What Could Make Jhoulys Chacin Good?

I went into this research assignment trying to figure out what has to go right for Jhoulys Chacin to be good this year.  I’ve come out of it with no real idea at all.

Chacin has had an up-and-down career.  He was quite solid for many years in Colorado, which is impressive given that he was pitching in Coors Field approximately half the time.  He also had some very bad injury-shortened years for the Rockies in 2012 and 2014, though, and a shoulder injury ultimately ended his tenure in Denver in 2014.  After spending time in both Triple-A and the majors in 2015, Chacin rebounded and was halfway decent for two teams in 2016 before being above-average with the Padres last year.

Park effects undoubtedly impact this analysis.  Chacin has spent the bulk of his career in Coors Field and Petco Park, which are at either extreme of the spectrum.  And although park factors provide adjustments for the stadium, those fixes go into overall numbers.  They do not demonstrate how a pitcher might have changed his approach in a particular stadium, and pitching in Colorado could certainly inspire a pitcher to pitch differently than he did a couple years later in San Diego.

The Brewers signed Chacin this offseason for two years and $15 million, and that relatively low price tag reflects the uncertainty surrounding his performance.  He is coming off a 2.9 WARP season; if the industry believed he were actually that good a pitcher, he would have been in higher demand.  The talent is in there for him to perform well, however, as he has four full big-league seasons with a  DRA- that is better than average.  The problem is that he also has multiple seasons where injuries have limited his mound time and severely impacted his performance.

Chacin was an above-average pitcher in 2010, 2011, 2016, and 2017.  In 2013, he was about league-average.  In 2012 and 2014, he was bad and hurt.  In 2015, he was bad and in the minors.  Normally, we would expect there to be some clues from his four good years that indicate what needs to go right for him to be successful, and what goes wrong when he is not as good.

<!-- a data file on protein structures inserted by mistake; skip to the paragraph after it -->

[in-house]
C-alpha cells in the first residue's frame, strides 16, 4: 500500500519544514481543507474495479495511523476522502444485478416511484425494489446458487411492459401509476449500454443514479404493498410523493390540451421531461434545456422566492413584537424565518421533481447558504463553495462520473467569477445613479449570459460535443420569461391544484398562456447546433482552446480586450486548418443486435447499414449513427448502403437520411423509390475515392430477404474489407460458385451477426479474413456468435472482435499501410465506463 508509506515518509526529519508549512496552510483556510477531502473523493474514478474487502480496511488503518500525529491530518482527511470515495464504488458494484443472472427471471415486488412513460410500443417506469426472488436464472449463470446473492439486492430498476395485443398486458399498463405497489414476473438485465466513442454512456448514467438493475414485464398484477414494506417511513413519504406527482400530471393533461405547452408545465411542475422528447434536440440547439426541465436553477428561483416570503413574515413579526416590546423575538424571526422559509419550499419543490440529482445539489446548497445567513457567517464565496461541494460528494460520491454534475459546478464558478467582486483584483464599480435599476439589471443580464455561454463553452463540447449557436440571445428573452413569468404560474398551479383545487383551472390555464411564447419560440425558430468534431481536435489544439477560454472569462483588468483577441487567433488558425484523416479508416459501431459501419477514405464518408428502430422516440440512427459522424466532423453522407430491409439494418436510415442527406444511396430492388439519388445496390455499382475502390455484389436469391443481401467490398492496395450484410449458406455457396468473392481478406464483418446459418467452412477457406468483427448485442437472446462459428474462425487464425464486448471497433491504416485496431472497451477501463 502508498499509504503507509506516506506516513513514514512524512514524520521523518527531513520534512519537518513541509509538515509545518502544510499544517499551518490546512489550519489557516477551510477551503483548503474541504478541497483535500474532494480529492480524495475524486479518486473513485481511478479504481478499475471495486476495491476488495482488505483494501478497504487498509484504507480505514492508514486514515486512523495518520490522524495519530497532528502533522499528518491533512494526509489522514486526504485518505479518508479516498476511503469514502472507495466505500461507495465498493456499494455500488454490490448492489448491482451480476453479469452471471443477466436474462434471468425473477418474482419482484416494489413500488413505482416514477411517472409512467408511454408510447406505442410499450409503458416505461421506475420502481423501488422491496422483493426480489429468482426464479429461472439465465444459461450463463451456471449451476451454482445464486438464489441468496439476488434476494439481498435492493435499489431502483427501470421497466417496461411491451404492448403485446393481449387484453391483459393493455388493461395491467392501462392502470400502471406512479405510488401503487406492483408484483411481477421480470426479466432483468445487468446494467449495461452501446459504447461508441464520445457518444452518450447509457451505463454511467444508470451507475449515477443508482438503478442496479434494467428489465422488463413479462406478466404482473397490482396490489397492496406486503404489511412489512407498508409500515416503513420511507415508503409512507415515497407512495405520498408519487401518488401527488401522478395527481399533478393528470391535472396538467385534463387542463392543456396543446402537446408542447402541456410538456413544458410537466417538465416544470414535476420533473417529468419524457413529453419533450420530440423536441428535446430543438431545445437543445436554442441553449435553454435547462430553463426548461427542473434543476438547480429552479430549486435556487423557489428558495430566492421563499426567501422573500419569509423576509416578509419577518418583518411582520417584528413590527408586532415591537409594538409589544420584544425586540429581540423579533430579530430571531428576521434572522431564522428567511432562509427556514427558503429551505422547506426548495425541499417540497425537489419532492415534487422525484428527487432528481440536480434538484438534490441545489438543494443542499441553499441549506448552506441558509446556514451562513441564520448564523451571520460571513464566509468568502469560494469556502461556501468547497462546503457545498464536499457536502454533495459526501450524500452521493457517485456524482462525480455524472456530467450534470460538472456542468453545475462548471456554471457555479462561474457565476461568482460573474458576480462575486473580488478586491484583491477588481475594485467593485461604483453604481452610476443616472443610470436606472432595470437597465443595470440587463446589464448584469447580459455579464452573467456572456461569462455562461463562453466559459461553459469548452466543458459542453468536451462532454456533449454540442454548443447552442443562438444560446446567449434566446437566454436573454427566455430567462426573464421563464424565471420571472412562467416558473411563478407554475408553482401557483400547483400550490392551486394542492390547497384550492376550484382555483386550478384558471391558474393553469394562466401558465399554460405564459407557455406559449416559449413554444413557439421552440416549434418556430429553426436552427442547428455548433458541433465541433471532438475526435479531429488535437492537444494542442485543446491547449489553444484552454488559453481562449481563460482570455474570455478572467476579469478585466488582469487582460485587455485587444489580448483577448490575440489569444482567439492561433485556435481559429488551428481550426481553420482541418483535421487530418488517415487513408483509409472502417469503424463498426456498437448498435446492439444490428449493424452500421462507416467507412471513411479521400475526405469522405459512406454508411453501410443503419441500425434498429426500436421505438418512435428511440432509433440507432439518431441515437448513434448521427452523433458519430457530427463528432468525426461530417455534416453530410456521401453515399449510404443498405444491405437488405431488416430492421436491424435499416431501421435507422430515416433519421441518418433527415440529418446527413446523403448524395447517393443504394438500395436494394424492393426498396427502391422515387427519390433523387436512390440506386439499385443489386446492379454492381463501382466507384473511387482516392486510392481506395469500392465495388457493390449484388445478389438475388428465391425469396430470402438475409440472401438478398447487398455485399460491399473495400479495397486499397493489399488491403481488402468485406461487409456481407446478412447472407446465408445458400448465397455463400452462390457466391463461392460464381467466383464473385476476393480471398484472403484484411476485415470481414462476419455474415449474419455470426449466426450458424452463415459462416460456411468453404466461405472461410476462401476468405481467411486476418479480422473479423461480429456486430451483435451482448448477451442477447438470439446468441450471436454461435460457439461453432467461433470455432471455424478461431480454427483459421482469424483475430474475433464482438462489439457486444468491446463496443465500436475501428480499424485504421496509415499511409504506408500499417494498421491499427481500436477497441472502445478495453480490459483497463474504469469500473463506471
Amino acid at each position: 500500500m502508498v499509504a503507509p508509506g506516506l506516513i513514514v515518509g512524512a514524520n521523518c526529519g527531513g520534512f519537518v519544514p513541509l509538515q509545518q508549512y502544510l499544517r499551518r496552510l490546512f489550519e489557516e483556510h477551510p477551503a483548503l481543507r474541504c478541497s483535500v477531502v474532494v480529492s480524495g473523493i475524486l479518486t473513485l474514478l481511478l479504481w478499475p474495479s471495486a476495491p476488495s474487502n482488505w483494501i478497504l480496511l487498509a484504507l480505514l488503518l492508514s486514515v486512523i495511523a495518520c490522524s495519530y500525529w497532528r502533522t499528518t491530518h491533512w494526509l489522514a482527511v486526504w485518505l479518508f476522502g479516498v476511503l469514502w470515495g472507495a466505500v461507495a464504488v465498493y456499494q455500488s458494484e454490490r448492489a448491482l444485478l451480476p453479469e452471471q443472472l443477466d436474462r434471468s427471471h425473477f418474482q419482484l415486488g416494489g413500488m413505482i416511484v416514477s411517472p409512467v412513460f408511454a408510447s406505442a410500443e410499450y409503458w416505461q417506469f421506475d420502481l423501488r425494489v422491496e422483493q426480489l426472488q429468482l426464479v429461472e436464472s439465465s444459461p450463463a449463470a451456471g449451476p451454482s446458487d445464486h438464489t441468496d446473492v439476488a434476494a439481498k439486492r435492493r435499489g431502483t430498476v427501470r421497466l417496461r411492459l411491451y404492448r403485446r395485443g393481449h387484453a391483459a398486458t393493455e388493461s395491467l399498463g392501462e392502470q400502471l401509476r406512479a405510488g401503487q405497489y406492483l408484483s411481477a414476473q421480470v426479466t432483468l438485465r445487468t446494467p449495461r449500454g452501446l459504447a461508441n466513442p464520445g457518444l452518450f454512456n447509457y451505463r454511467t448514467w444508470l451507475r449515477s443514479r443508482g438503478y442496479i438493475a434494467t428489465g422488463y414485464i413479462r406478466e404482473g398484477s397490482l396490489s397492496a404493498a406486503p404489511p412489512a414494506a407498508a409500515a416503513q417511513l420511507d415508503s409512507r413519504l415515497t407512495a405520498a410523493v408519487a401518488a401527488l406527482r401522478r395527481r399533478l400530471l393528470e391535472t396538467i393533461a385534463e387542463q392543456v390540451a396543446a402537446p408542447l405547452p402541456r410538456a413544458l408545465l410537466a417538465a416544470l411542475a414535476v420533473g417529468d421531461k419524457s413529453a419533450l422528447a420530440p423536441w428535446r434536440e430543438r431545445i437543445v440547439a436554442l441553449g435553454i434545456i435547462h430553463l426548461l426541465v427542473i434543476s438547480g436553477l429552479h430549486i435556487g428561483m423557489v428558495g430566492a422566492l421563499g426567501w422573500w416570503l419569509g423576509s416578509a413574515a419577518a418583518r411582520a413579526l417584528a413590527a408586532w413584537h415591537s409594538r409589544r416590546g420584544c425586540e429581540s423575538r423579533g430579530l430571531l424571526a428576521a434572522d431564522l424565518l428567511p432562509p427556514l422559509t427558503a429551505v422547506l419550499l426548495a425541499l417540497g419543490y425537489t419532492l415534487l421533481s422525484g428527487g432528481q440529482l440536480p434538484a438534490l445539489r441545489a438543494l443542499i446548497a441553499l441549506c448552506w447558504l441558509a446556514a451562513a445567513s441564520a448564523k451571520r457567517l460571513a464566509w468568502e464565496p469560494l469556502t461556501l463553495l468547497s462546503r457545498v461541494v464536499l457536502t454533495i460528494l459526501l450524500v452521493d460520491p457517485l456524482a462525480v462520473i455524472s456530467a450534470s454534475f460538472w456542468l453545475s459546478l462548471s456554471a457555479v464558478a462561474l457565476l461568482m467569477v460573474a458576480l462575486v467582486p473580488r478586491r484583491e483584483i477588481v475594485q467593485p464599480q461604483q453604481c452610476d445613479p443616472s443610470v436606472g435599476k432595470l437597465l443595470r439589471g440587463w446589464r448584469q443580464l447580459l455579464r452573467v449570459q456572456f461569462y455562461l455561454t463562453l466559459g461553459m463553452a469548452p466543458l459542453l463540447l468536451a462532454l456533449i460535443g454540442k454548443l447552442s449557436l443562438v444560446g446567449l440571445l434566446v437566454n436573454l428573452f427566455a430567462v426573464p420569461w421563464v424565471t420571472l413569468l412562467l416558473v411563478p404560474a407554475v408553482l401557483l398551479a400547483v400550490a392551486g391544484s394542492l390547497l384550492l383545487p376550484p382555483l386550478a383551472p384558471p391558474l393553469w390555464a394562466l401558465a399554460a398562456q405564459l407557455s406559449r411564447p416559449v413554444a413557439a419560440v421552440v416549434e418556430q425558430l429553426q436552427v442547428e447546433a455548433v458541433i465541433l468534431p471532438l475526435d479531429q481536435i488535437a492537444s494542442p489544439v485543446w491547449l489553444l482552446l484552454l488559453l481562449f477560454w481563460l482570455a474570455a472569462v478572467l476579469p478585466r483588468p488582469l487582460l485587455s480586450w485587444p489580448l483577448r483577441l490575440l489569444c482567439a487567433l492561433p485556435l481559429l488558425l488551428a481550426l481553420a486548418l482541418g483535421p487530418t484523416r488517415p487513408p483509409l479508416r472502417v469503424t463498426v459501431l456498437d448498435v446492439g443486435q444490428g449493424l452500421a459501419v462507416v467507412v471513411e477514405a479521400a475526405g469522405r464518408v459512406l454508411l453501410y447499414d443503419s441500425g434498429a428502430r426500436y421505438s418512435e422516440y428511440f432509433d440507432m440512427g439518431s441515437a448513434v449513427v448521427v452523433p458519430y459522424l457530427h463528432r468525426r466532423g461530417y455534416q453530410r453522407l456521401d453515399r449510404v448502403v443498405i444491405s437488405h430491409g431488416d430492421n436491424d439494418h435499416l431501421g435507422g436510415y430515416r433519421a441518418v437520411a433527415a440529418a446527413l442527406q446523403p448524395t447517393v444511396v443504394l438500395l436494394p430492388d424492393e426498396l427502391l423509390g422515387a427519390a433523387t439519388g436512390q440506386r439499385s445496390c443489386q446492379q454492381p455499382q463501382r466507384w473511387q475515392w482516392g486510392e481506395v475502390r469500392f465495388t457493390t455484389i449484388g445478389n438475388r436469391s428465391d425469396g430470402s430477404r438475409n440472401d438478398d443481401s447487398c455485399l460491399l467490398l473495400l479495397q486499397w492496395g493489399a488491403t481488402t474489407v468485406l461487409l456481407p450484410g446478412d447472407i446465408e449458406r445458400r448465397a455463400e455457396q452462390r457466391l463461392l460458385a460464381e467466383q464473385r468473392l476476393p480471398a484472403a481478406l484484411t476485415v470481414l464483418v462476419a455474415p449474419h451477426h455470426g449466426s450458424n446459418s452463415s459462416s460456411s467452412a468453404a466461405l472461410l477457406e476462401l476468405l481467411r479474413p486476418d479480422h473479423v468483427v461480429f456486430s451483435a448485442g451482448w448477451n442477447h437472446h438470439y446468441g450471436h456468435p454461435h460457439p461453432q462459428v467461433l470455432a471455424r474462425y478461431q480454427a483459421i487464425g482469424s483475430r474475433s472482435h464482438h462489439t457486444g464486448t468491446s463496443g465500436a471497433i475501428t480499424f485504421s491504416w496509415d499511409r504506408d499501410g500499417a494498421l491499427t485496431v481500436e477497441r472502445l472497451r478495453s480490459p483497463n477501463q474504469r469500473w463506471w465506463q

His surface stats don’t provide an answer.  Chacin has walked about four batters per nine innings in good years (2010, 2011) and bad (2014).  His lowest strikeout rate came in one of his positive seasons (5.7 per nine innings in 2013).  The veteran righty has been both good (2011, 2016, 2017) and bad (2015) when he has generated ground balls.

The injury history is certainly relevant here.  In both 2012 and 2014, Chacin missed time with shoulder problems, and shoulders are still a black box in terms of public understanding.  We don’t know exactly how this affected Chacin, but we would have expected to see some relevant dip in velocity or a changed arm slot—and those were not present.





The graphs above show (in order) Chacin’s vertical movement, horizontal movement, vertical release point, and average velocity from 2010 through 2018.  There are clearly differences between the years; the injury appears to have sapped his velocity beginning in 2012, and last year he dropped his arm slot significantly.  But there aren’t trends that repeat themselves in his good seasons and aren’t present in his bad seasons.  It’s not as if the injury forced him to drop his arm, and he has been better since he has been able to correct it.  In fact, his worst years look a lot like some of his good ones.

A possible response is that none of this matters; Chacin is 30 now, and the injuries and general wear-and-tear have forced him to reinvent himself and thus whatever made him good in his early 20s simply isn’t relevant in 2018.  That could very well turn out to be true, but it isn’t as if he regained his velocity between 2016 and 2017.  He did drop his arm and generate more movement last year, but his arm angle in 2016—which was one of his better seasons—was one of the highest of his career.  There simply is not a demonstrable pattern.


One change Chacin did make last year was to start throwing his sinker and slider more than he ever had.  That didn’t correlate to an increased ground ball rate (his 50 percent mark last year was the same as his career mark), and it wasn’t like those two pitches were particularly effective at generating swings-and-misses either.  In fact, hitters made the most contact against his slider of any point in his career.

None of this is to say that Chacin will or won’t be good this year.  I was expecting to find something to clue in on when watching his starts this year; I assumed he had certain habits that he fell into when he was struggling.  I did not find any, though.  He is certainly a different pitcher in 2018 than he was in years past.  I assume he will continue to be a sinker/slider pitcher, and I will be watching to see whether he can be successful with that repertoire.  I don’t have any idea what to expect, though.

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